Following their example, I read the client waiver to the proud restaurant owner and made sure she understood. She signed her name, and I helped her write the date and print her address.

In this moment, I’m reminded that accessible credit is only a fraction of the services Kiva field partners provide for their borrowers. It’s worth knowing that behind each Kiva loan there is a considerable amount of consideration paid to the particular needs of each borrower.

Whether it means hours of lesson planning, years developing the best curriculum, or simply designing a more straightforward light switch, Kiva insists on partnering with those committed to providing a more comprehensive service, because in the end what’s best for the borrower it what’s best for Kiva.

About the author

Esther Honig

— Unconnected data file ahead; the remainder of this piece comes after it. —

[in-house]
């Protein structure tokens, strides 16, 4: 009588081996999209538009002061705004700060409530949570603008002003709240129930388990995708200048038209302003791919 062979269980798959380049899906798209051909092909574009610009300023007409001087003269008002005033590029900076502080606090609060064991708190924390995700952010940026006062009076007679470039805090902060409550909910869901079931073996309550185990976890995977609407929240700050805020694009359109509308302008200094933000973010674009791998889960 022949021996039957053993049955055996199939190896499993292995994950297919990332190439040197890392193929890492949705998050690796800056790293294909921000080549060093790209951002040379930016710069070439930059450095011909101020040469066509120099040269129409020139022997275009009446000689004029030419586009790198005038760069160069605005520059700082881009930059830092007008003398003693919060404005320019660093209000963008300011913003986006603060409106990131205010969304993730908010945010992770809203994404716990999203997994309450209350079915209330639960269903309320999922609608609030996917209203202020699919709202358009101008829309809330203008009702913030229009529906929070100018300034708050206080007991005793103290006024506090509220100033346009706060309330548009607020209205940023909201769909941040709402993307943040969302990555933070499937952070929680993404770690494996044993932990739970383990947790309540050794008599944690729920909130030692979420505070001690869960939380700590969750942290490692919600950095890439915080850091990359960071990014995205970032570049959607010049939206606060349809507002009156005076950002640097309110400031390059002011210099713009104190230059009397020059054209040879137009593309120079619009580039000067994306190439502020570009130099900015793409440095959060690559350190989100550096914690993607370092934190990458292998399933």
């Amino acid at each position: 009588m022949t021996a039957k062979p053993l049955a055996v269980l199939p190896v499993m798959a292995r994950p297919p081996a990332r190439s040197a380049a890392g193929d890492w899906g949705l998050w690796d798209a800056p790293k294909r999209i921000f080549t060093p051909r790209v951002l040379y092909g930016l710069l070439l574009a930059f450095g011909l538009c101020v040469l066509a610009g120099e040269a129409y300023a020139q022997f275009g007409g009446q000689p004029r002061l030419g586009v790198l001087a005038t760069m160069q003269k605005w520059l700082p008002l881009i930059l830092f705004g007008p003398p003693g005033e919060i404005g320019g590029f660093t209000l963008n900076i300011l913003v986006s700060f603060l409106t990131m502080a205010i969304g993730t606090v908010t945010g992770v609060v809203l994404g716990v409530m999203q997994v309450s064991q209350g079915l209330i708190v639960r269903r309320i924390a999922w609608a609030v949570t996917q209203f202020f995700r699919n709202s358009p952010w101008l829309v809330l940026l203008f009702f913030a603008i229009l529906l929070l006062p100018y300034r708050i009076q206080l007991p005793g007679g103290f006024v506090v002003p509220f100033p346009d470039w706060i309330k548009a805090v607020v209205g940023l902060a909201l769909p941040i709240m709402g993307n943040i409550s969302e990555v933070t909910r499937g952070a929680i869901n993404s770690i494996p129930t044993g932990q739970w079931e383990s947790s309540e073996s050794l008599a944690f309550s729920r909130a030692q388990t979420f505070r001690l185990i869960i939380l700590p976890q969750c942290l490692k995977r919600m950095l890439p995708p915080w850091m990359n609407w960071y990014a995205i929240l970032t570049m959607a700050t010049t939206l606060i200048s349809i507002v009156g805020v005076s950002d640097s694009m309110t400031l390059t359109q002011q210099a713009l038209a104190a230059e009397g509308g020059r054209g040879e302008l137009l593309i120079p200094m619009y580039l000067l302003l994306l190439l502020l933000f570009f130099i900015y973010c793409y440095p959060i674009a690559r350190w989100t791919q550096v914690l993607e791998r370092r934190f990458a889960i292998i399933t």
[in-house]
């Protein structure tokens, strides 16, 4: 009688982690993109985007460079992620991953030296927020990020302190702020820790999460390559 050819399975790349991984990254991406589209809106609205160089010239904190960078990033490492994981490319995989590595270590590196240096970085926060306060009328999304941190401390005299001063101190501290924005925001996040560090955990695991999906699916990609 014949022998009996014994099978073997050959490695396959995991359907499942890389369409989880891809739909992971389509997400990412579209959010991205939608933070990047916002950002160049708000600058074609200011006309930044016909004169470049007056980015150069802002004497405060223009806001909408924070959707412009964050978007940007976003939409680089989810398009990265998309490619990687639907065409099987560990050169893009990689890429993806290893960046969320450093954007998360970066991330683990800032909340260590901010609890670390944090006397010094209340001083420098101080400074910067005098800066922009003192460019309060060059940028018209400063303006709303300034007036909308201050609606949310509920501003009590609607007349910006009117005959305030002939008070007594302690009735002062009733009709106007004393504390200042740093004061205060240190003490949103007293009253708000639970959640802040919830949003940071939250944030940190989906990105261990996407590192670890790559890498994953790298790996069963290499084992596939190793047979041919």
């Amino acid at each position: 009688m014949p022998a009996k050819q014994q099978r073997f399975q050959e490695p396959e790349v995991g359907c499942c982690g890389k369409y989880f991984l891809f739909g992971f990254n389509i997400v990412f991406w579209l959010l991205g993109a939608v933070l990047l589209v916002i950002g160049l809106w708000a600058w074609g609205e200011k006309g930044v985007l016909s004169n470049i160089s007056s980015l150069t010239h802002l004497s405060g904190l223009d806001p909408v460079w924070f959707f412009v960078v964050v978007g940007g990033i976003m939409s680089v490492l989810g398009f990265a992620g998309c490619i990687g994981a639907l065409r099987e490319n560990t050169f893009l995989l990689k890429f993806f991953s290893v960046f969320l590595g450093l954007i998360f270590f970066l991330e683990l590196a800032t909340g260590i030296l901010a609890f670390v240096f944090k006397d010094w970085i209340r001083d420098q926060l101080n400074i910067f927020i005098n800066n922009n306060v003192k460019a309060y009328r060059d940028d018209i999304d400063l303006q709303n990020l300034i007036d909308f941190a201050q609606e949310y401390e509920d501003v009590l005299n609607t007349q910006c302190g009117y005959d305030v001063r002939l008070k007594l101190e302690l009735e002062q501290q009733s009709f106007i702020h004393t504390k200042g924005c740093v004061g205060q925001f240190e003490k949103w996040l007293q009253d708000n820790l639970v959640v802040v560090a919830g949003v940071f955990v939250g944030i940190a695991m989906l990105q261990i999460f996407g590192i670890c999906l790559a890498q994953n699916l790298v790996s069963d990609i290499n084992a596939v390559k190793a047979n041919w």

Esther Honig was born in San Francisco, but raised in Denver Colorado. In 2009 after graduating from high school, Esther lived in Mexico City where she studied Spanish, Latin American Literature and History at the National Autonomous University of Mexico. In 2010 Esther enrolled at Mills College where she was reintroduced to the vibrant culture of the San Francisco Bay Area. Esther considers herself a lifelong student of the arts and culture. Since the age of eight she has pursued dance, classical ballet and modern-contemporary, as both a passion and a creative outlet granting her insight and experience into the creative process. Esther has found her latest passion in radio journalism. In 2011-2012 she studied under KALW director Holly Kernan to produce two radio documentary pieces, both of which have aired on KALW. In May 2012 she graduated with honors from Mills College with a degree in Spanish, Spanish-American Studies. Honig applies he knack for language in the area of literary translations where she works with poetry and novels that have never before been translated. In the future Esther hopes to pursue opportunities in journalism and translations.